Vancouver - DINING & NIGHTLIFE
August 27th, 2010
You’ll have to pry the iced tea from our cold, dead hands, because we aren’t ready to say goodbye to summer yet.
Denial is best steeped in an Eva Solo Iced Tea Maker ($99.95). Shaped like a milk bottle, the glass carafe comes with all the fittings for making homebrew, so you simply place your tea leaves in the filter, fill with hot water, let cool in the fridge then serve.
We suggest turning The Ô Dor citrus-bergamot rooibos blend Trahison Byzantine ($18/100ml) into the tasty tea sangria they serve up at The Urban Tea Merchant by adding white grape juice, a splash of fruit syrup and sliced fruits.
Sip it while shopping for fall sweaters to ease into the season that isn’t summer.
Tea and tea maker at Urban Tea Merchant, 1070 Georgia St., Vancouver, 604-692-0071, www.urbantea.com
See photos of our afternoon tea on today's Editors' Diary.
August 20th, 2010
Precisely this time last year we were sitting by the Seine spoiling ourselves on macarons and cups of café crème. Saving us from sulking about no plane ticket to Paris this year is Paul Croteau Confections.
The dessert doctor behind the likes of Lumiere, Boneta and currently Campagnolo and Refuel, patissier Croteau now makes creations to take home, like six macaron flavours to savour ($1.50 each, $4.50 for 3), plus other sweets like soft salted caramel, biscotti and nougatine.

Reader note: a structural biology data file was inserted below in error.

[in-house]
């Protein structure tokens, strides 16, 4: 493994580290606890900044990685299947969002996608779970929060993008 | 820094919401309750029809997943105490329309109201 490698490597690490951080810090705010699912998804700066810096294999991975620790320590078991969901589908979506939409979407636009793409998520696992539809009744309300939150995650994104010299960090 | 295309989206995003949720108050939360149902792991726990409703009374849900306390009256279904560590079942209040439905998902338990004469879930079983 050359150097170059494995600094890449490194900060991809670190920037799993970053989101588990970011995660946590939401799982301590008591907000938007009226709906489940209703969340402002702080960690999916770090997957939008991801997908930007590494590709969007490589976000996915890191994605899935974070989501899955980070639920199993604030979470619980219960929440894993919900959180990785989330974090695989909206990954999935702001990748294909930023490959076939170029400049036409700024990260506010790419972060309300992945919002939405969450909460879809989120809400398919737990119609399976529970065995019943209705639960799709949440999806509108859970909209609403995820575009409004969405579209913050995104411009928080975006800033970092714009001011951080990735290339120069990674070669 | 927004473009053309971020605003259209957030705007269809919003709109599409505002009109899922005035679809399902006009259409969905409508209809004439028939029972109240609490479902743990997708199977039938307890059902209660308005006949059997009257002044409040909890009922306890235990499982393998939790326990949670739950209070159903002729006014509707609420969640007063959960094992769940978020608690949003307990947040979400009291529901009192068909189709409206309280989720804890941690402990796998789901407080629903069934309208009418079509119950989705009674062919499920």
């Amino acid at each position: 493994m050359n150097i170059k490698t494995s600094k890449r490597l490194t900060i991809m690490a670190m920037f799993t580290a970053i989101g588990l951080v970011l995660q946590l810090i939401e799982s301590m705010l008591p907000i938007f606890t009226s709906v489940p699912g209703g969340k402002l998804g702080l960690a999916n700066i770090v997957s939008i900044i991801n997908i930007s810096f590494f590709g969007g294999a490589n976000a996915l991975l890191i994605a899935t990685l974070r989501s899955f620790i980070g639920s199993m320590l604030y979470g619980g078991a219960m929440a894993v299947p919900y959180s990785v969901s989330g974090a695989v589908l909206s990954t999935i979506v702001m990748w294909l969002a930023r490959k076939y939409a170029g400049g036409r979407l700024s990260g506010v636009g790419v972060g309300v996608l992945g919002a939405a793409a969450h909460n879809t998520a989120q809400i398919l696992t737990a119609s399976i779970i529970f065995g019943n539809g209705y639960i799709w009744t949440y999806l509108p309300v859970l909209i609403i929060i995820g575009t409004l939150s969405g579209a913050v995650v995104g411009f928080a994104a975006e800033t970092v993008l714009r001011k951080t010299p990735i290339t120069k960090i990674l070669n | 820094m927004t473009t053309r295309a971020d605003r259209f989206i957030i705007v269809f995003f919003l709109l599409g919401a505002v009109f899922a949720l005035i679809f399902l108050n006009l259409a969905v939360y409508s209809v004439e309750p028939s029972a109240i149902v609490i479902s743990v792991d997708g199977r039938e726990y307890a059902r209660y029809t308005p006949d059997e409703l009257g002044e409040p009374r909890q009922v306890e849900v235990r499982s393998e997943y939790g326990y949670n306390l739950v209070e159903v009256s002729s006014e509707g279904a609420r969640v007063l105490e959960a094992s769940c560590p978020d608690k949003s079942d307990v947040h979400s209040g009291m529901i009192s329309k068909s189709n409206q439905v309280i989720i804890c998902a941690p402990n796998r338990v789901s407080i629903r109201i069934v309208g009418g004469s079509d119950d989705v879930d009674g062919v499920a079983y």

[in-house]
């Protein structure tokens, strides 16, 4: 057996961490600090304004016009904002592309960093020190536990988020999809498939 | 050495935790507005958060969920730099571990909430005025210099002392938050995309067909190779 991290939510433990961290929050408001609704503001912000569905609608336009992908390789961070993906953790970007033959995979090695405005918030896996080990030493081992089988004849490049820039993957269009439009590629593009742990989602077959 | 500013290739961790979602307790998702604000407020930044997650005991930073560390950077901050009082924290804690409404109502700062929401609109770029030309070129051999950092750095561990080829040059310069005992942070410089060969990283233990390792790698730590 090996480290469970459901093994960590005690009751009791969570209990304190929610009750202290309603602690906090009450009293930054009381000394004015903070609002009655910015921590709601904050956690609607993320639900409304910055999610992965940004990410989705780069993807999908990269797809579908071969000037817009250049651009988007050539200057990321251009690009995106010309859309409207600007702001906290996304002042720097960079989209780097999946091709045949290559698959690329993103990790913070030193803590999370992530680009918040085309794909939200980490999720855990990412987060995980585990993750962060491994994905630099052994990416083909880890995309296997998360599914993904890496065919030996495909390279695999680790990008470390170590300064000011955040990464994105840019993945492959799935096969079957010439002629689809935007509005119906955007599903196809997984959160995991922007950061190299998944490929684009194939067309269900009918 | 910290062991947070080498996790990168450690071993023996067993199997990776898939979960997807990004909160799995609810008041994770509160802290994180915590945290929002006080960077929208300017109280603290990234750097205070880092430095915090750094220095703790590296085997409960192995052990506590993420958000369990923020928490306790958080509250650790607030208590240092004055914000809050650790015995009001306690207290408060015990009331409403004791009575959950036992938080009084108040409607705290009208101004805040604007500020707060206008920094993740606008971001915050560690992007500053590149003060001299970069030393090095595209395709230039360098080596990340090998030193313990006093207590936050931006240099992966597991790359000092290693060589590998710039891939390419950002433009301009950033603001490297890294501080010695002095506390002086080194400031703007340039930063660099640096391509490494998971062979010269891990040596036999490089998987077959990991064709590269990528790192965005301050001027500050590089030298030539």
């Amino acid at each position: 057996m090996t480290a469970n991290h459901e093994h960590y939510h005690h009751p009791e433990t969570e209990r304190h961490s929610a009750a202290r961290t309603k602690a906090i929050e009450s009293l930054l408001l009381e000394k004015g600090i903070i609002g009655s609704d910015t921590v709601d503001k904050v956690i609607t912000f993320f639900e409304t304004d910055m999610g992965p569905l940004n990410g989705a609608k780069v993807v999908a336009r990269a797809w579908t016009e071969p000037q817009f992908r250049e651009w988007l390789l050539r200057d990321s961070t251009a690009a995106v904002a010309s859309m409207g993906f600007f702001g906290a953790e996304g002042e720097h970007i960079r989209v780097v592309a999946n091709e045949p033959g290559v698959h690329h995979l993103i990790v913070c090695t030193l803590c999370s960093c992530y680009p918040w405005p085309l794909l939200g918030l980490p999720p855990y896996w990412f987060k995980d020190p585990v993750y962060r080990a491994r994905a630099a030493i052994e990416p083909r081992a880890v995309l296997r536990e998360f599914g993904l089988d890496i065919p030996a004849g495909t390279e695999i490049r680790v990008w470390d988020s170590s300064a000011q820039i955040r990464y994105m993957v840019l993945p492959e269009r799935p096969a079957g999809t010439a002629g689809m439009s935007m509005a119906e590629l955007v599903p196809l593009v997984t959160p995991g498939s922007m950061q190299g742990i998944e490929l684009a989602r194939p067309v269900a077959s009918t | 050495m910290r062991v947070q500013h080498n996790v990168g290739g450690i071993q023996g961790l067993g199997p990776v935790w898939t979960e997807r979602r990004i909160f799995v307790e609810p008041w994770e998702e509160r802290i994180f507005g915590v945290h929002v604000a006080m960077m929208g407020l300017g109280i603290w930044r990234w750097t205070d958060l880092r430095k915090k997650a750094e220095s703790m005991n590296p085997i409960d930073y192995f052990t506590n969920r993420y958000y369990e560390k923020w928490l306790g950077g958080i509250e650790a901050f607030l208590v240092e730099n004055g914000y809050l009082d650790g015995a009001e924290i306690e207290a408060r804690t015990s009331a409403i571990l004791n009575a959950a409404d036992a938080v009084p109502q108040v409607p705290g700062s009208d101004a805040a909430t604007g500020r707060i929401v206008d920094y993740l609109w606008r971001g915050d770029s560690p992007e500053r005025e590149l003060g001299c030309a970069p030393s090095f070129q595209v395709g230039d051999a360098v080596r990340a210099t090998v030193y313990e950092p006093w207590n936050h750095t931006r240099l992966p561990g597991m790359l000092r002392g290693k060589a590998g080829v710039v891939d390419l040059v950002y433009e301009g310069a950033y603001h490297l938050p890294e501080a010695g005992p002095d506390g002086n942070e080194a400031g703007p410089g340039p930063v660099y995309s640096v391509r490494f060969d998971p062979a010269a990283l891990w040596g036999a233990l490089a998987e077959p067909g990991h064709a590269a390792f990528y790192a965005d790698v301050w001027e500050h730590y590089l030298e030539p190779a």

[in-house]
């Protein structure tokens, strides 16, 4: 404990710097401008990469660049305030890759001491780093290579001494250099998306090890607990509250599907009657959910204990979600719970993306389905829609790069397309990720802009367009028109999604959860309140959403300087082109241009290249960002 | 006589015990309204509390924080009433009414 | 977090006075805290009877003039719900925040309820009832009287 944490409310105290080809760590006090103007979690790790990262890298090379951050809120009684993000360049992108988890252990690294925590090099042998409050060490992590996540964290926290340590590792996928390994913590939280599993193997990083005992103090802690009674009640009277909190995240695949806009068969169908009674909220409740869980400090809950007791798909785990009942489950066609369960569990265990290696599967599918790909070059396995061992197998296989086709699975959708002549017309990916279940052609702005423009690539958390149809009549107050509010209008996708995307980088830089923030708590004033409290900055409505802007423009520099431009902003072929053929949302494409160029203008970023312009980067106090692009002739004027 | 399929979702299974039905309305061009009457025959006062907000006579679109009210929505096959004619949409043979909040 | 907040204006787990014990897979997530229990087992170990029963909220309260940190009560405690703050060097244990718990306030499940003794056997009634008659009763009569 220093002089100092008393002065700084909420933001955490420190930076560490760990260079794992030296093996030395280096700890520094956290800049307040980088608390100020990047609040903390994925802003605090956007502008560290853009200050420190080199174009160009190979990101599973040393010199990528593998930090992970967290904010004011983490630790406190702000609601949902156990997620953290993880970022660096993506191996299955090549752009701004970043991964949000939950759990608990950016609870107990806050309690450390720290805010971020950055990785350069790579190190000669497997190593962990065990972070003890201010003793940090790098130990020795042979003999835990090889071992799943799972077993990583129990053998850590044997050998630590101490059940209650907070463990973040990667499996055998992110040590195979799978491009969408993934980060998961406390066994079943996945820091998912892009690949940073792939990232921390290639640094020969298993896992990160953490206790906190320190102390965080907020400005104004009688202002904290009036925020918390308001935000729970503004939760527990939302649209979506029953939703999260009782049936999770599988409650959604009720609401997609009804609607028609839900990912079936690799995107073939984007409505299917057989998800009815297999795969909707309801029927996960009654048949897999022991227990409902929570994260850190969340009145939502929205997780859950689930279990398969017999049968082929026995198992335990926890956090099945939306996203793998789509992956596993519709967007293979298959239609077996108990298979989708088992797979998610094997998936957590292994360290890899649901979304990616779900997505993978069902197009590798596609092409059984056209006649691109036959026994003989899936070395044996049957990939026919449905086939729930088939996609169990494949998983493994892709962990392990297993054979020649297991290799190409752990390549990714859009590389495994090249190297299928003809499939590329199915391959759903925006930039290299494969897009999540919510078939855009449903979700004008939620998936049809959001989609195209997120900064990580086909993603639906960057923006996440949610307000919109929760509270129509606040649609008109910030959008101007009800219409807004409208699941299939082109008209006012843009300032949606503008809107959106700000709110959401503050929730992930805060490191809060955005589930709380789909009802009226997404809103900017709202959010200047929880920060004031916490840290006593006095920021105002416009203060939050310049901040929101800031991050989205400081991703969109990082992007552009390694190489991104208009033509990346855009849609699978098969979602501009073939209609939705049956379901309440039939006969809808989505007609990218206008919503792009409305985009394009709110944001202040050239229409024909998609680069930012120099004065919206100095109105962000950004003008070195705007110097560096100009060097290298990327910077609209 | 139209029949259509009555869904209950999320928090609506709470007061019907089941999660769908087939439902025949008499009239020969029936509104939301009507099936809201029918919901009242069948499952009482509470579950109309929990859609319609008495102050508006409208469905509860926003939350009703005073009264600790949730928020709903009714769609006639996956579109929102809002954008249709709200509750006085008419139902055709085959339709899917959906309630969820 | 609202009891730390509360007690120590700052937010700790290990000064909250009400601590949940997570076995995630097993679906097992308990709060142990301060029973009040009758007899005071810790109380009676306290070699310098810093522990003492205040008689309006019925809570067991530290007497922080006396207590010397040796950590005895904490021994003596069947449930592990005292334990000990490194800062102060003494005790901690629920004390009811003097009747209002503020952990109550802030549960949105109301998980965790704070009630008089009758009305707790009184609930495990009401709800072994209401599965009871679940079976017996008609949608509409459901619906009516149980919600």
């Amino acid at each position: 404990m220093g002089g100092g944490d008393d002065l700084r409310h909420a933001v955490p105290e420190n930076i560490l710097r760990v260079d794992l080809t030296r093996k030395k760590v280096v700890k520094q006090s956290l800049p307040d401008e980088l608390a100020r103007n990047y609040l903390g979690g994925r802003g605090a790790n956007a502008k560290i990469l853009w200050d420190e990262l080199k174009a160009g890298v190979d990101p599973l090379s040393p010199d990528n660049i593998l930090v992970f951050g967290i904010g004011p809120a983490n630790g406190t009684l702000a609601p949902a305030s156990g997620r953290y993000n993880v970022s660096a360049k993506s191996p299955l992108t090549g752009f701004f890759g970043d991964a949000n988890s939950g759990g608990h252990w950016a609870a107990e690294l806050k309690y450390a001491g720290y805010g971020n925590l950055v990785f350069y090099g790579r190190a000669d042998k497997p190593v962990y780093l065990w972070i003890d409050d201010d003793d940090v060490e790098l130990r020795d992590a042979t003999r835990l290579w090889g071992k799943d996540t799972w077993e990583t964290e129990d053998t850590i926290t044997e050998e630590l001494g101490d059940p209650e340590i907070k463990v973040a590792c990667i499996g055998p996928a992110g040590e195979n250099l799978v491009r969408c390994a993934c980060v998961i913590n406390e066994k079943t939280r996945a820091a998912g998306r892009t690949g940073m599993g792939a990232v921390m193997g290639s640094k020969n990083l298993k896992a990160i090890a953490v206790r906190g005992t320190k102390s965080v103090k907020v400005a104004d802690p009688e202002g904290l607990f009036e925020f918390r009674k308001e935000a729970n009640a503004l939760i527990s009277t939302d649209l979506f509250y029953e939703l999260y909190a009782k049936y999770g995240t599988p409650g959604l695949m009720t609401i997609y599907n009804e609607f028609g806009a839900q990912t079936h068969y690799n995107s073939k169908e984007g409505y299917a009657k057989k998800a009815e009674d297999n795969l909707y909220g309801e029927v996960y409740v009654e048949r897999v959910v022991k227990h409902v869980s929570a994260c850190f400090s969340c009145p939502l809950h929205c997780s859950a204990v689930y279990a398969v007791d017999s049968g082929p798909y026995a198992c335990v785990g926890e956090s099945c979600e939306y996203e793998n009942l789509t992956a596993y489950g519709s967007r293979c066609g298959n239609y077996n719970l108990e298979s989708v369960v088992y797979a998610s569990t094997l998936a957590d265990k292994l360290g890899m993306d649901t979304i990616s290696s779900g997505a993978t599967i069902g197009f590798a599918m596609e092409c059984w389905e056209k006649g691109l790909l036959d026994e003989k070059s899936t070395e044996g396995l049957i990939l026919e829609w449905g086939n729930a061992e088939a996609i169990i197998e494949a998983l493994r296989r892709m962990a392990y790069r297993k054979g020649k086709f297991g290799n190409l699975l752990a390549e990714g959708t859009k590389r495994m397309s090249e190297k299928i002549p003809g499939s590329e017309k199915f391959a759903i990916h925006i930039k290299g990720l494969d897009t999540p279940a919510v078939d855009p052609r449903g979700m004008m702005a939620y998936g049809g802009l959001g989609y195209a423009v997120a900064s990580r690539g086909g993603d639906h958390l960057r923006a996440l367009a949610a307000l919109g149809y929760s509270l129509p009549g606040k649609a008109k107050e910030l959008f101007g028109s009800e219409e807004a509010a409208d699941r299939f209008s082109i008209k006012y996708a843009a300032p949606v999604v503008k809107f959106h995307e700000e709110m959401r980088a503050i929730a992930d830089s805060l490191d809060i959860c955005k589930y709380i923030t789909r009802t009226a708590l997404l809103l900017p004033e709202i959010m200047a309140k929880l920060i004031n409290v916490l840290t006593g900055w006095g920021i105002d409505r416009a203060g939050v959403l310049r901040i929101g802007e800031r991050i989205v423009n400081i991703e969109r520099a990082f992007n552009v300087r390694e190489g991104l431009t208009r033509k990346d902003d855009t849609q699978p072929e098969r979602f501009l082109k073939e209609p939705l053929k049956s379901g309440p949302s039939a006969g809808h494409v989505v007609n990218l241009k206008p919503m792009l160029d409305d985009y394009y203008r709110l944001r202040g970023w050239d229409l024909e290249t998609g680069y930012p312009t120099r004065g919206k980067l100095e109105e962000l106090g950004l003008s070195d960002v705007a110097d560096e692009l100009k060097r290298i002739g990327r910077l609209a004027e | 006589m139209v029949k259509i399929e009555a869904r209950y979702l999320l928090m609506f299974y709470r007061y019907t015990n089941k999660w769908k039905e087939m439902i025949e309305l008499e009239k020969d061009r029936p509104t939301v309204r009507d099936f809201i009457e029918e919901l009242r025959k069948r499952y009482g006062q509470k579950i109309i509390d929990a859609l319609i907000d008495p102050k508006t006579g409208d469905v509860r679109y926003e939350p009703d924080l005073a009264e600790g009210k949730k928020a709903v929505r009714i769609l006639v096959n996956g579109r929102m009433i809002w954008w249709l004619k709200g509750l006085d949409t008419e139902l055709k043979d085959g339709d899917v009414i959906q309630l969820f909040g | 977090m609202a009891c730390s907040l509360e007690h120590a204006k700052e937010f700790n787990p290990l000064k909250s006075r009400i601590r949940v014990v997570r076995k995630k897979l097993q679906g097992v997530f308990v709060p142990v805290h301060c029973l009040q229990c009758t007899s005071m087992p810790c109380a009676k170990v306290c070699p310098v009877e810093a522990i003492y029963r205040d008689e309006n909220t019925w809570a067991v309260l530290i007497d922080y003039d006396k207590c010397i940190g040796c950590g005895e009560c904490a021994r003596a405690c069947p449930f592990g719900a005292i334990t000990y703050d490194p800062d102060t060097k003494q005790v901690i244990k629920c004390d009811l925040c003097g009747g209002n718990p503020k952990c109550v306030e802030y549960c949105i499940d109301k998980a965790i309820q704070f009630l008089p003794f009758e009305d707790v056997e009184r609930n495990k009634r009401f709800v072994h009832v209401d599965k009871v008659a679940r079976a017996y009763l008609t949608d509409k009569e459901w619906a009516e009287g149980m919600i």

If not Paris, we’ll always have macarons.
Paul Croteau Confections, Oakridge Centre, 1020 Main St., Vancouver, www.pcconfections.com
August 13th, 2010
What’s red and white and wood all over? The new Commune Cafe at the corner of Seymour and Nelson.
The spot serves up three square meals a day and the space, designed by Evoke, is as cool as they come with cork pendant lights, red lacquered chairs around a long wooden common table and grey felt booths along the windows. Outside another 25 people-watching seats are up for grabs on a heated patio. You could take a wild Oregon shrimp and tarragon mayo brioche hoagie ($9) to go, but we suggest staying in with a glass of Blasted Church’s Hatfield’s Fuse ($7) or Pop Shoppe cream soda ($2.75) if you’ve still got work to do.
Offering free-range, organic and sustainable goods and using eco-friendly cleaning supplies, the place is a part hippie and we’re happy for it.
Commune Cafe, 1002 Seymour St., Vancouver, 604-681-2551, www.communecafe.ca
August 3rd, 2010
You’ve dined in the dark, drank vodka in an ice bar, and munched on deep fried crickets. Been there, ate that.
But have you supped on sustainable seafood in a plastic dining room floating on hundreds of pop bottles?
Jaded diners get ready to be wowed: the new School Of Fish Plastic Dining Room moored at the False Creek Yacht Club has the most exclusive 12 seats of the summer.
Book it out and host the most memorable dinner party of your life (minus the cooking and cleanup). Or make it a date, and meet likeminded folks who enjoy the finer things in life.
There’s plenty to love, like the glittery chandelier and white nautical décor by The Cross, and a set 6-course menu by C Restaurant’s Robert Clark. Our Qualicum Bay scallop was alive 20 minutes before it was served, still attached to its beautiful shell and bathed in a sweet dashi broth.